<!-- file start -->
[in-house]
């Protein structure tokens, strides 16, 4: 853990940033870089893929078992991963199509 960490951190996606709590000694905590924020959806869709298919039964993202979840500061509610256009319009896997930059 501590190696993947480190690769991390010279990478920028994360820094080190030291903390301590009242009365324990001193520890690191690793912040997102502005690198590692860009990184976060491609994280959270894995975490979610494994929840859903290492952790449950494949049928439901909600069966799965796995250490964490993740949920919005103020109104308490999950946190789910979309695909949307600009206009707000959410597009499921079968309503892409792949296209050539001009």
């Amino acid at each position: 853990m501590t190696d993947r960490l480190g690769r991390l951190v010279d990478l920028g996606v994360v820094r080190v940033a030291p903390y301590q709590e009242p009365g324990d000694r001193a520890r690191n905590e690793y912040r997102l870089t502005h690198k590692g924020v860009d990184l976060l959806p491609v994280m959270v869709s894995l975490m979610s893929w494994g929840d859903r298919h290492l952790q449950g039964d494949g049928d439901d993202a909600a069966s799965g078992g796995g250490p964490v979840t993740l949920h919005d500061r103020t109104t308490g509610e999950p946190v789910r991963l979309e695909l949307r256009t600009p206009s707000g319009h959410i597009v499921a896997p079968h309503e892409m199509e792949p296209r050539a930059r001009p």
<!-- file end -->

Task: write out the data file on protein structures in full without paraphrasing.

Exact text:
[in-house]
């Protein structure tokens, strides 16, 4: 853990940033870089893929078992991963199509 960490951190996606709590000694905590924020959806869709298919039964993202979840500061509610256009319009896997930059 501590190696993947480190690769991390010279990478920028994360820094080190030291903390301590009242009365324990001193520890690191690793912040997102502005690198590692860009990184976060491609994280959270894995975490979610494994929840859903290492952790449950494949049928439901909600069966799965796995250490964490993740949920919005103020109104308490999950946190789910979309695909949307600009206009707000959410597009499921079968309503892409792949296209050539001009």
């Amino acid at each position: 853990m501590t190696d993947r960490l480190g690769r991390l951190v010279d990478l920028g996606v994360v820094r080190v940033a030291p903390y301590q709590e009242p009365g324990d000694r001193a520890r690191n905590e690793y912040r997102l870089t502005h690198k590692g924020v860009d990184l976060l959806p491609v994280m959270v869709s894995l975490m979610s893929w494994g929840d859903r298919h290492l952790q449950g039964d494949g049928d439901d993202a909600a069966s799965g078992g796995g250490p964490v979840t993740l949920h919005d500061r103020t109104t308490g509610e999950p946190v789910r991963l979309e695909l949307r256009t600009p206009s707000g319009h959410i597009v499921a896997p079968h309503e892409m199509e792949p296209r050539a930059r001009p």